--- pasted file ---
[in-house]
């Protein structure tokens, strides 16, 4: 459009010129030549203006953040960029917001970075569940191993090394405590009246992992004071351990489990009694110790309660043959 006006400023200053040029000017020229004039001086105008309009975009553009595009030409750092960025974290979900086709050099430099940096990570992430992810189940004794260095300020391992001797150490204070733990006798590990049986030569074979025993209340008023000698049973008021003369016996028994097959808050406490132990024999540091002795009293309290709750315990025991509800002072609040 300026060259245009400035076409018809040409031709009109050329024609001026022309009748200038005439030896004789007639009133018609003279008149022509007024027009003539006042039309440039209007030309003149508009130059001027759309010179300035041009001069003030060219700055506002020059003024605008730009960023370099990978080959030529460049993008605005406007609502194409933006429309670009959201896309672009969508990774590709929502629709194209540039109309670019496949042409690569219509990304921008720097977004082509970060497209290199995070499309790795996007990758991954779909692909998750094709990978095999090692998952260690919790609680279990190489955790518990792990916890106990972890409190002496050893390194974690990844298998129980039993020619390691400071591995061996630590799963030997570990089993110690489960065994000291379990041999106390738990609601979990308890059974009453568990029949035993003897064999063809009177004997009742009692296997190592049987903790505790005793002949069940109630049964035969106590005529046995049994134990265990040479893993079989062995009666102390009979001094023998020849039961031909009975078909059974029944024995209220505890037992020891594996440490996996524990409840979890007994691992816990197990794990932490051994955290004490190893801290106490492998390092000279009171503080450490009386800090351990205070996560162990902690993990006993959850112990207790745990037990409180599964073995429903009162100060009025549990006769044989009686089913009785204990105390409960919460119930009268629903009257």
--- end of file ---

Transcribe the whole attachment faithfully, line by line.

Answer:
[in-house]
């Protein structure tokens, strides 16, 4: 459009010129030549203006953040960029917001970075569940191993090394405590009246992992004071351990489990009694110790309660043959 006006400023200053040029000017020229004039001086105008309009975009553009595009030409750092960025974290979900086709050099430099940096990570992430992810189940004794260095300020391992001797150490204070733990006798590990049986030569074979025993209340008023000698049973008021003369016996028994097959808050406490132990024999540091002795009293309290709750315990025991509800002072609040 300026060259245009400035076409018809040409031709009109050329024609001026022309009748200038005439030896004789007639009133018609003279008149022509007024027009003539006042039309440039209007030309003149508009130059001027759309010179300035041009001069003030060219700055506002020059003024605008730009960023370099990978080959030529460049993008605005406007609502194409933006429309670009959201896309672009969508990774590709929502629709194209540039109309670019496949042409690569219509990304921008720097977004082509970060497209290199995070499309790795996007990758991954779909692909998750094709990978095999090692998952260690919790609680279990190489955790518990792990916890106990972890409190002496050893390194974690990844298998129980039993020619390691400071591995061996630590799963030997570990089993110690489960065994000291379990041999106390738990609601979990308890059974009453568990029949035993003897064999063809009177004997009742009692296997190592049987903790505790005793002949069940109630049964035969106590005529046995049994134990265990040479893993079989062995009666102390009979001094023998020849039961031909009975078909059974029944024995209220505890037992020891594996440490996996524990409840979890007994691992816990197990794990932490051994955290004490190893801290106490492998390092000279009171503080450490009386800090351990205070996560162990902690993990006993959850112990207790745990037990409180599964073995429903009162100060009025549990006769044989009686089913009785204990105390409960919460119930009268629903009257």